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Authors

Lee F. Peoples

Abstract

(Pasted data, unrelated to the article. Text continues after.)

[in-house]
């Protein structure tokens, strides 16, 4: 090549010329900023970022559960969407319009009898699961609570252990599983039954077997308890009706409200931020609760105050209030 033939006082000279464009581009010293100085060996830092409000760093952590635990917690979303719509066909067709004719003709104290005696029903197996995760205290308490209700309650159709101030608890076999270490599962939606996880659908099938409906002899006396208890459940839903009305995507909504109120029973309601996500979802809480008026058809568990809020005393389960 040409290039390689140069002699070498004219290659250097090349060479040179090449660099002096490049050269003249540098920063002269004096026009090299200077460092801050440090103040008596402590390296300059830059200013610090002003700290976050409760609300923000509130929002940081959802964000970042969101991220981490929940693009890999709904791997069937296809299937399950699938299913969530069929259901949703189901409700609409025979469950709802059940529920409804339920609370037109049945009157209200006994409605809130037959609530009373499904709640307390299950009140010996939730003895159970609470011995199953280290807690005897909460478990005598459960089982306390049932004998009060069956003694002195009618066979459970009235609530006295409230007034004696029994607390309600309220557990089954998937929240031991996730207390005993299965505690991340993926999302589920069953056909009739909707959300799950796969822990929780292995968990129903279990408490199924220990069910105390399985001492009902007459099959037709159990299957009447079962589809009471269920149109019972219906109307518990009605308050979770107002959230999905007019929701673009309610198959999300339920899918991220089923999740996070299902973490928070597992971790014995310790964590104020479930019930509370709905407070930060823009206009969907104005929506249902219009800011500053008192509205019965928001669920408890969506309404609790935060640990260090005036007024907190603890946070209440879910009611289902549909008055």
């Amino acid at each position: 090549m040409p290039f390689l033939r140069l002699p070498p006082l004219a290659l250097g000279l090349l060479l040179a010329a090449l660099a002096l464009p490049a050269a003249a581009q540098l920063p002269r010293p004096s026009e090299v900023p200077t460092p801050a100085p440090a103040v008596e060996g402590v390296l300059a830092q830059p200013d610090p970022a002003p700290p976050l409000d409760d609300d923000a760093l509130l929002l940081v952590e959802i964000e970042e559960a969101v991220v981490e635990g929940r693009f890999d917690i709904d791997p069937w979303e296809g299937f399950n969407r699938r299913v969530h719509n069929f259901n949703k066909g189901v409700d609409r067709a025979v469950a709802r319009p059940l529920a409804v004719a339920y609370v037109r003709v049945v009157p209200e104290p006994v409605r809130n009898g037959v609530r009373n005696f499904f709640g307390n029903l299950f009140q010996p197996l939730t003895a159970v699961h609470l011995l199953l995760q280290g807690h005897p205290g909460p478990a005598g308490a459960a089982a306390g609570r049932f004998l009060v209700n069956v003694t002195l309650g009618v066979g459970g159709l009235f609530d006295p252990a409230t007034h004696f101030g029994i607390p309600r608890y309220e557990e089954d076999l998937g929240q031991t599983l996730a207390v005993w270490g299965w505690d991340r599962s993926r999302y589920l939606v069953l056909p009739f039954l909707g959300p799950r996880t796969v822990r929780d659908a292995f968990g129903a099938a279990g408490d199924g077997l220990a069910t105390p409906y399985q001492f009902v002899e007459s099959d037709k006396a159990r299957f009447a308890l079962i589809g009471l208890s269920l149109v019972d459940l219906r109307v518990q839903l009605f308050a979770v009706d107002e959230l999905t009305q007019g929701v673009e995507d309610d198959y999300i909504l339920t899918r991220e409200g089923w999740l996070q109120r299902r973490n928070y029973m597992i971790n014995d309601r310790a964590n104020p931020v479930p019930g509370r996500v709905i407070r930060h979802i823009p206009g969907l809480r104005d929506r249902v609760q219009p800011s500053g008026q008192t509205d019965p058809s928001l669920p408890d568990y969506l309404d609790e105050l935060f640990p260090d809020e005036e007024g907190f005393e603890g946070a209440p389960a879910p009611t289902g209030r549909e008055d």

Wikipedia has been cited in over four hundred American judicial opinions. Courts have taken judicial notice of Wikipedia content, based their reasoning on Wikipedia entries, and decided dispositive motions on the basis of Wikipedia content. The impermanent nature of Wikipedia entries and their questionable quality raises a number of unique concerns. To date, no law review article has comprehensively examined the citation of Wikipedia in judicial opinions or considered its long-range implications for American law. This article reports the results of an exhaustive study examining every American judicial opinion that cites a Wikipedia entry. The article begins with a discussion of cases that cite Wikipedia for a significant aspect of the case before the court. The impact of these citations on litigants' constitutional and procedural rights, the law of evidence, judicial ethics, and the judicial role in the common law adversarial system are explored. Part II discusses collateral references to Wikipedia entries. Part III proposes a set of best practices for when and how Wikipedia should be cited. Detailed statistics on the quality of Wikipedia entries cited in judicial opinions and the completeness and accuracy of citations to Wikipedia entries are provided. The article concludes with a discussion of the impact of Wikipedia citations in judicial opinions on the future of the law.

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